Years in film always feel somewhat book ended. The year starts with a splash as we receive the most critically acclaimed films filtering through. And then sometimes those film will hit us right at the end of the year. In between we get a combination of small independent films we take to our heart and big mainstream films that are hits at the box office although not films that I will make a connection with. So, in summary the best film I saw in 2016 was The Revenant, a dazzlingly beautiful film that hit hard and took my breath away. It looked like it might win Best Picture, but that went to well deserved winner, the beautifully acted Spotlight. Two films I would like to mention that didn't make my top ten but that I loved were the absolutely delightful Maggie's Plan and the extremely well written and acted Hell Or High Water.
The Revenant is a film of epic scope and breath taking beauty. It is
also bleak, brutal and quite possibly not for every one. It's a stamina
test. But I actually revel in this sort of film. I want my heart and
mind pushed to the limit. This film does that. Inarritu is right at the
peak of his powers. He thinks like few in modern day cinema, he works in
the manner of Malick and I believe he has possibly usurped that great
master. His films are cinematic in the extreme, using natural light,
long takes and demanding brave performances from his actors. They are
emotional litmus tests. His latest is based on true events in 19th
century American frontier land. An expedition of hunters and trappers is
attacked by Indians. There are many deaths, but some men survive. One
of them, Hugh Glass, is later attacked by a bear and barely survives.
What happens next is a brutally epic tale of survival and ultimately
revenge. All aspects of this film approach perfection. The cast, in
extreme conditions is superb. DiCaprio has never been better. The score
is original and apt. And the cinematography by Lubezki is stunning to
say the least. From first frame to last I was continually gobsmacked by
the imagery. I don't think I have ever seen a more beautiful film. If
there is a slight fault it's definitely not a tender film. These are
primal emotions. Hate, duty, pride, fear, revenge. It will leave you
shattered and spent.
The Big Short is a dazzling film that both entertains and informs. It is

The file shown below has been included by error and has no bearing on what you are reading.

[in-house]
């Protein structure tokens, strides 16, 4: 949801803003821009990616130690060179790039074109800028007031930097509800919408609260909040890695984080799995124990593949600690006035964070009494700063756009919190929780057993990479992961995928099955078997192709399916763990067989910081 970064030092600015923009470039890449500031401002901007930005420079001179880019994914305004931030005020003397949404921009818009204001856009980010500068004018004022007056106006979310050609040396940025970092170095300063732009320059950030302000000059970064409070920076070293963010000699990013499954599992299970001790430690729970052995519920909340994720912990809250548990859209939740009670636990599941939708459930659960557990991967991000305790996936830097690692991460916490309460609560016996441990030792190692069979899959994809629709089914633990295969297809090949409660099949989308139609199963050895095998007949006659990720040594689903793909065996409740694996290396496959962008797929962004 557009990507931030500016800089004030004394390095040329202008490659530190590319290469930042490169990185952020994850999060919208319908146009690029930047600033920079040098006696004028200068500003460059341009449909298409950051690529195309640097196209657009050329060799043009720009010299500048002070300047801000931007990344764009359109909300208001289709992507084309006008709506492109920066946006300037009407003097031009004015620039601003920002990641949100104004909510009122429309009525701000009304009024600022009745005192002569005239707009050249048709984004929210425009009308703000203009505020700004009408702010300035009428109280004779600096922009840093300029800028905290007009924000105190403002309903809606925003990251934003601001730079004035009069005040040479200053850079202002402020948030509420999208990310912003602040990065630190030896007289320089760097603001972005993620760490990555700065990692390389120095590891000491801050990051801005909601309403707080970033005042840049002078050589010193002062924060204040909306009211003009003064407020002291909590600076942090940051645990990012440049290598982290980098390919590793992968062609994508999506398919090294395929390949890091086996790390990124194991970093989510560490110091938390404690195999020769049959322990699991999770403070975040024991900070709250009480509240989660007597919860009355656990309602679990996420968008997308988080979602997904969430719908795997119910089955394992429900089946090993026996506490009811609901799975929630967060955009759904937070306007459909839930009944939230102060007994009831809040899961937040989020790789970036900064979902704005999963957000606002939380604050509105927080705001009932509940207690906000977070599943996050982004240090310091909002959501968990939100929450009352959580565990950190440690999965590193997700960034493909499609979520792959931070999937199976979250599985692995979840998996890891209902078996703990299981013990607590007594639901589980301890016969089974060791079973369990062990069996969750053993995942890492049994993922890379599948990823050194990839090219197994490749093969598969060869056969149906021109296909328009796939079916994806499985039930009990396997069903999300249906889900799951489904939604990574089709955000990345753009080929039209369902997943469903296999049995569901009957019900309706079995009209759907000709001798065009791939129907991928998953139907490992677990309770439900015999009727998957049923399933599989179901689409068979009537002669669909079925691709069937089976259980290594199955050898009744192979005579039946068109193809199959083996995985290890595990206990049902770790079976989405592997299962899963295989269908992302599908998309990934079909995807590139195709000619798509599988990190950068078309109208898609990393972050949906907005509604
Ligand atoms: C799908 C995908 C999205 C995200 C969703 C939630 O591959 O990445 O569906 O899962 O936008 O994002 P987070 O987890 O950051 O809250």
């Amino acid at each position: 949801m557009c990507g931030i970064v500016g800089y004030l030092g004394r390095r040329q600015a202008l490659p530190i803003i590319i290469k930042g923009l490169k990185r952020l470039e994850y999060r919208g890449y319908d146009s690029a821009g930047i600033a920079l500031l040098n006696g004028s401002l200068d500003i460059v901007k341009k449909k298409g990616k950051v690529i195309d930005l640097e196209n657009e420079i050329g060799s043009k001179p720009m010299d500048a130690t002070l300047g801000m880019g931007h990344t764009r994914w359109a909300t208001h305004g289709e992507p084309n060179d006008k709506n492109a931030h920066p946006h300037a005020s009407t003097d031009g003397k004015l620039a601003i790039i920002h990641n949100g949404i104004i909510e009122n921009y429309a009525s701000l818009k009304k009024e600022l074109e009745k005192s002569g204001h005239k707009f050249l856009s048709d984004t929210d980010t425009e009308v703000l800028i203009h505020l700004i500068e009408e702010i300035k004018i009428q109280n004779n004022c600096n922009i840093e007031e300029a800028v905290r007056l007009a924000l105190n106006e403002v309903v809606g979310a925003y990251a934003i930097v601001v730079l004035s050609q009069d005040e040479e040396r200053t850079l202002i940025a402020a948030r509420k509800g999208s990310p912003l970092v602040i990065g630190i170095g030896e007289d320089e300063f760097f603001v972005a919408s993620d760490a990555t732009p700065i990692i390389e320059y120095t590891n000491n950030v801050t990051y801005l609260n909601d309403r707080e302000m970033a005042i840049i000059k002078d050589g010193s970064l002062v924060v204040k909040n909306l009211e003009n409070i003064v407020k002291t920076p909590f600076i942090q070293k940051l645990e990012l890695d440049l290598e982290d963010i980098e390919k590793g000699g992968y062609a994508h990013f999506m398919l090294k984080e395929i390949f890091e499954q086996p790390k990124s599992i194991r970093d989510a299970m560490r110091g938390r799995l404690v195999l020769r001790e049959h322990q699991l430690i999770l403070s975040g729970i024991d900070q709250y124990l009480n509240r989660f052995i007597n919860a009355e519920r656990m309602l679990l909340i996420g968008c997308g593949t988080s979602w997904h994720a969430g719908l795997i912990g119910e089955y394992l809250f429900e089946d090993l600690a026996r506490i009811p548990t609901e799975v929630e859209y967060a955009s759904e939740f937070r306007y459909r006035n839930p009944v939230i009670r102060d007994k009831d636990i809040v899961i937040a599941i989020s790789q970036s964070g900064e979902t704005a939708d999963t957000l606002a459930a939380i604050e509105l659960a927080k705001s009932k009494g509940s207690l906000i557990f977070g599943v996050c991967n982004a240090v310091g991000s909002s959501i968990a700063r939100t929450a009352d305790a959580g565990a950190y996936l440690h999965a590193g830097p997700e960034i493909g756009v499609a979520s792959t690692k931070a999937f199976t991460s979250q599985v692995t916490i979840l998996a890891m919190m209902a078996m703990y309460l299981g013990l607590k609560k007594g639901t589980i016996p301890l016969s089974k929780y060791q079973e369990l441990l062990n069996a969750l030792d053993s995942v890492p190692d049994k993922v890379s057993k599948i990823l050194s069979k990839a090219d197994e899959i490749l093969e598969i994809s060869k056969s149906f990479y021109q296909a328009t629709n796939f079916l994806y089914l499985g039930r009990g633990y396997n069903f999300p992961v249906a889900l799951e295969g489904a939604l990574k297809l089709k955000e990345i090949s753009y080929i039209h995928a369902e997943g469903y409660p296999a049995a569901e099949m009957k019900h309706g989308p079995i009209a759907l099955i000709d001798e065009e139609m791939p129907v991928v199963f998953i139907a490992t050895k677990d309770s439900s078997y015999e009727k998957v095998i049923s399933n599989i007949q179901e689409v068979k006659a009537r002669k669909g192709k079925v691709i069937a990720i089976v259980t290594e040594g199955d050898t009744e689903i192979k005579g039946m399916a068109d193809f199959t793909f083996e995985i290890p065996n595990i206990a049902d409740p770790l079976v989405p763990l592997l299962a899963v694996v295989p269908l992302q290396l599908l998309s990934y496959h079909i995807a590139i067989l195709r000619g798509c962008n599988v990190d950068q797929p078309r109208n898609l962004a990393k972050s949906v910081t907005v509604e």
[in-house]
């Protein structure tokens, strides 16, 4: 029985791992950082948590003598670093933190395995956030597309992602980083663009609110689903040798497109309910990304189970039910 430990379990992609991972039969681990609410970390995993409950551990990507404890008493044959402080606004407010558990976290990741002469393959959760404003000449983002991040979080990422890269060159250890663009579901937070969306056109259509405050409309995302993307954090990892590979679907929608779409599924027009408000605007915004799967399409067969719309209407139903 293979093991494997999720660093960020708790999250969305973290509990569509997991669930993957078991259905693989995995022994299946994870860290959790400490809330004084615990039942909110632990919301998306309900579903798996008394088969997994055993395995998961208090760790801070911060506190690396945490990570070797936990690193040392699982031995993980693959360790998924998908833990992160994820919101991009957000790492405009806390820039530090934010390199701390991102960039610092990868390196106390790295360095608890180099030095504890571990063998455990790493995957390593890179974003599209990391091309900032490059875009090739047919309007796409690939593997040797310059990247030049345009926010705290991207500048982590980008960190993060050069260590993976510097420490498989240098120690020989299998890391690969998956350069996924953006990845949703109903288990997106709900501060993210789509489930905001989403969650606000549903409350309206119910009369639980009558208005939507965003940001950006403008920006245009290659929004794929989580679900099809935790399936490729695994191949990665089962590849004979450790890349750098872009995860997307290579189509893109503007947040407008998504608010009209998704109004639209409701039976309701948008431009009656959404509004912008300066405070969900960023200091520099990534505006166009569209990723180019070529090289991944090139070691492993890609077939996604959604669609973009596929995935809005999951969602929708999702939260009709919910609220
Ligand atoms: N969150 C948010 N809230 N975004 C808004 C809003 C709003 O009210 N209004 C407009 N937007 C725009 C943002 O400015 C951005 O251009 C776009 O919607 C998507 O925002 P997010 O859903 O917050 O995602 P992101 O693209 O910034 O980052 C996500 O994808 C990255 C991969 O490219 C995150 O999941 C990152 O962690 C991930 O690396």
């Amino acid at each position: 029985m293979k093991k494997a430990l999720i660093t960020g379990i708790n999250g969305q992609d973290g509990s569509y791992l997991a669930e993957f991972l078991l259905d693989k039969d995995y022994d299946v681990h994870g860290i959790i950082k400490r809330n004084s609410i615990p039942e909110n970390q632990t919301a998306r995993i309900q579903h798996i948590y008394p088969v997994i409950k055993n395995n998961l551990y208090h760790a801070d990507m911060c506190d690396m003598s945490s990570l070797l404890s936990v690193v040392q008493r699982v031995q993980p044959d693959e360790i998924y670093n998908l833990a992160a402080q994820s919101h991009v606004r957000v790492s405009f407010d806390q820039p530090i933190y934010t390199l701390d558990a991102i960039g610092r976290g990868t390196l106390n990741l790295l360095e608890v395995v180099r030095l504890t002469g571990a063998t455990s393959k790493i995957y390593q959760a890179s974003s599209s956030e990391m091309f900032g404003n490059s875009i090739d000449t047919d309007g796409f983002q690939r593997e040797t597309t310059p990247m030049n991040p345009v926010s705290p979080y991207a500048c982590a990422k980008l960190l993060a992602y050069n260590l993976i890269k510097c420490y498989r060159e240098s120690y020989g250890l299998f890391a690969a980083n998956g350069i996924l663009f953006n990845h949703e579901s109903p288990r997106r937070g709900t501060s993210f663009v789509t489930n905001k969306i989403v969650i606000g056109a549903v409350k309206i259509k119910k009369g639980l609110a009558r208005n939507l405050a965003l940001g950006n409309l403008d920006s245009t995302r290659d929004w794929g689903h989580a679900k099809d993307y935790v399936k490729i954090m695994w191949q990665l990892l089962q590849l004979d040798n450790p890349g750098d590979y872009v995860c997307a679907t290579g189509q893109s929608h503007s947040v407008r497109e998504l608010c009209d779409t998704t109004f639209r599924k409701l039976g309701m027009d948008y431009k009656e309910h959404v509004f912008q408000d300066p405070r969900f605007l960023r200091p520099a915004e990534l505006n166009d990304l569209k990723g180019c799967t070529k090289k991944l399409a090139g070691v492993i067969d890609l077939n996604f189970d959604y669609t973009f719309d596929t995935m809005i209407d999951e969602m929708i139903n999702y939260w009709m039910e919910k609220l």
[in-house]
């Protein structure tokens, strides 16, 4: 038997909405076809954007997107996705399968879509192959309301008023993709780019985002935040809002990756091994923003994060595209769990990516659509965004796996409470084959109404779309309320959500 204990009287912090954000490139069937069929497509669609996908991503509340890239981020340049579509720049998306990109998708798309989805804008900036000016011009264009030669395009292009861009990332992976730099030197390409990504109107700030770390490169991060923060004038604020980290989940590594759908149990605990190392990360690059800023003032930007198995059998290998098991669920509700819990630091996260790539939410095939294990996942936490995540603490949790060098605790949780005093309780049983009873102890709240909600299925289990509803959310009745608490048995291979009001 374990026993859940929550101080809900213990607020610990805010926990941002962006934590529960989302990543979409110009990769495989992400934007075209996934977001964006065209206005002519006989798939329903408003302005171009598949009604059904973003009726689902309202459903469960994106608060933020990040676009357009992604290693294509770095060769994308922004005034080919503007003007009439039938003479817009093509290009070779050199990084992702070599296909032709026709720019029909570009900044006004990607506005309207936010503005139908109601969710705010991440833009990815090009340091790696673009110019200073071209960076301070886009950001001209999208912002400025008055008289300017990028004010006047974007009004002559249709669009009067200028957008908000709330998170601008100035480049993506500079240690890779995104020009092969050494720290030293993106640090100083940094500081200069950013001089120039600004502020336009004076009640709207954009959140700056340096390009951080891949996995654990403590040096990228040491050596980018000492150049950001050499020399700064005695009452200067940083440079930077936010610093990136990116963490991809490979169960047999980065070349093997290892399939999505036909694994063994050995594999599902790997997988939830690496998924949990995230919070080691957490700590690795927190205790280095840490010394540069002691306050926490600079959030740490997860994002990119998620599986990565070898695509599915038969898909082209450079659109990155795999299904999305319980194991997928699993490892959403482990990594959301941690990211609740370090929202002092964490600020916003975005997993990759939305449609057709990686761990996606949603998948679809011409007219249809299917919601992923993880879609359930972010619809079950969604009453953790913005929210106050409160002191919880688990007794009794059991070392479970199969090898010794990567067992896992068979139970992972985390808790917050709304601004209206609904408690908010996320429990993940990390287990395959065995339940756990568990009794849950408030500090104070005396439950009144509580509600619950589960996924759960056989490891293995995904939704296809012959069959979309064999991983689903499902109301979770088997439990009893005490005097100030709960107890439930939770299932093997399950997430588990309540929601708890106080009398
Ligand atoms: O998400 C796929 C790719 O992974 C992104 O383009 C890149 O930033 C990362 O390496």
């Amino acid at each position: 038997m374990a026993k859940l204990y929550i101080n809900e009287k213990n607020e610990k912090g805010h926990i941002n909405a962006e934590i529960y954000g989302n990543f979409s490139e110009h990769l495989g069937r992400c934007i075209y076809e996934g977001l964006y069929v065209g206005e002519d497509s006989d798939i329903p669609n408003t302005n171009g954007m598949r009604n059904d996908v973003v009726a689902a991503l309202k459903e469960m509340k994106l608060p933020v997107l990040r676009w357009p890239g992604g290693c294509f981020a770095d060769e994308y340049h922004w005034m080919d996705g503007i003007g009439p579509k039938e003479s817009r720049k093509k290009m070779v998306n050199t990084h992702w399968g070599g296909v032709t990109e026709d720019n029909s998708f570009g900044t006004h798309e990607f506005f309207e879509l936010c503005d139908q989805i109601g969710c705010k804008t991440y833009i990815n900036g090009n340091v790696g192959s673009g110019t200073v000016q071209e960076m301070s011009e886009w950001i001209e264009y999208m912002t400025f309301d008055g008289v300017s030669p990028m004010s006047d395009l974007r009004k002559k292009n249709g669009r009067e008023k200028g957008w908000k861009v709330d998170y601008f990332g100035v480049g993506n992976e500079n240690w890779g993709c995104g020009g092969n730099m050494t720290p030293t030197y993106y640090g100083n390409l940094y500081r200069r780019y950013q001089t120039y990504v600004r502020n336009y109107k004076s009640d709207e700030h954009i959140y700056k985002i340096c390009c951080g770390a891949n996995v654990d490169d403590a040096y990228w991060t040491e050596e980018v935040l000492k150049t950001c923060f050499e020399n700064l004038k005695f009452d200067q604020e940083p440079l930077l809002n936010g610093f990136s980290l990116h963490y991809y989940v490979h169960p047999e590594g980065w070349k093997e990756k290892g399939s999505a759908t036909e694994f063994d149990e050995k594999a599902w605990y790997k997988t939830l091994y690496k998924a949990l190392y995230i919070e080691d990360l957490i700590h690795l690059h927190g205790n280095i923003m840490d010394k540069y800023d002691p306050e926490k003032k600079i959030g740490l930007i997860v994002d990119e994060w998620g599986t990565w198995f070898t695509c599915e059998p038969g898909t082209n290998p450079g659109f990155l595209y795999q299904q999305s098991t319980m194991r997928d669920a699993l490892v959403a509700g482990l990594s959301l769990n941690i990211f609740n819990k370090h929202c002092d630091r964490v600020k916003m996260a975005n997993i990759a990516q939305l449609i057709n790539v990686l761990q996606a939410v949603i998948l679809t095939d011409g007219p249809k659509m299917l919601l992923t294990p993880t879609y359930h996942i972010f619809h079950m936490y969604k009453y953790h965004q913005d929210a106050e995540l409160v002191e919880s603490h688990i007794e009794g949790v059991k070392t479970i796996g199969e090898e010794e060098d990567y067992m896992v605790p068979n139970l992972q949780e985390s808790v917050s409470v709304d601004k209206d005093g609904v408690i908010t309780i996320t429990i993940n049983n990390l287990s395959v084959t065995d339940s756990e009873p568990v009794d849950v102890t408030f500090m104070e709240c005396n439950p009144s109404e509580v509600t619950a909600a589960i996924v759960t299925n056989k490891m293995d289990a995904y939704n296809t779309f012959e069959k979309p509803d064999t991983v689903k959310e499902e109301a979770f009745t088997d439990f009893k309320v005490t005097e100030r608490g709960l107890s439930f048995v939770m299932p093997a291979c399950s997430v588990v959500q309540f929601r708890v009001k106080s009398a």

wickedly funny and dramatically sound. The director, Adam McKay, has
come from comedy and it shows. But it is nuanced and clever and it
blends extremely well with the dramatic moments. The story of the 2008
GFC is told in such a way that it is never dry but instead it is bold
and full of pathos and humour. Combine a great script and great acting
and the results speak for themselves. Using many great narrative devices
it is edited in such a fashion to continually push the story along. As
said the cast are great but special mention should go to Carell and Bale
whose characters are played with precision and humanity. This
is also an enlightening film. I certainly learned a great deal whilst
being totally entertained at the same time.
La La Land will make you smile for days. It's a small miracle of a film
that is heart warming, dazzling and uniquely beautiful. Damien Chazelle
came to notice with the excellent Whiplash and in this film he has gone
up a notch with a film that totally delights all the senses. And what's
more it's a musical! Set in modern day Los Angeles we cross paths with
Sebastian, a jazz lover, and Mia, a struggling actress. They have dreams
but reality keeps knocking them down. They fall in love but can they
find true happiness in their careers. This special film is about
following your dreams and keeping the passion alive. The two leads
Gosling and Stone are just superb. They have amazing chemistry and loads
of charisma. And they are pretty talented. They aren't amazing singers
but they carry the film and it just ads to the charm. The musical
numbers are just magical with great homage being paid to the classic
musicals of Hollywood. Leave your cynic's mind at the door and just
revel in a beautiful piece of cinema.
Spotlight is essential viewing for two reasons. It's an important
subject that needs airing and it also a film of superb writing and
acting. Set in 2001 at the offices of the Boston Globe, Spotlight is an
investigative team that painstakingly researches stories. After a new
editor comes to the paper they dig into rumours of priestly sexual abuse
over decades. What they find is a landmine of abuse and cover up. This
is a quietly powerful film that slowly ratchets up the drama. It is
understated and lets the story do the work. A fine cast leads the way
with Schreiber and Keaton especially shining. In the end I found it very
sad, the story of abuse is damning and profound. This fine film is also
an ode to journalism.
, directed by Lenny Abrahamson.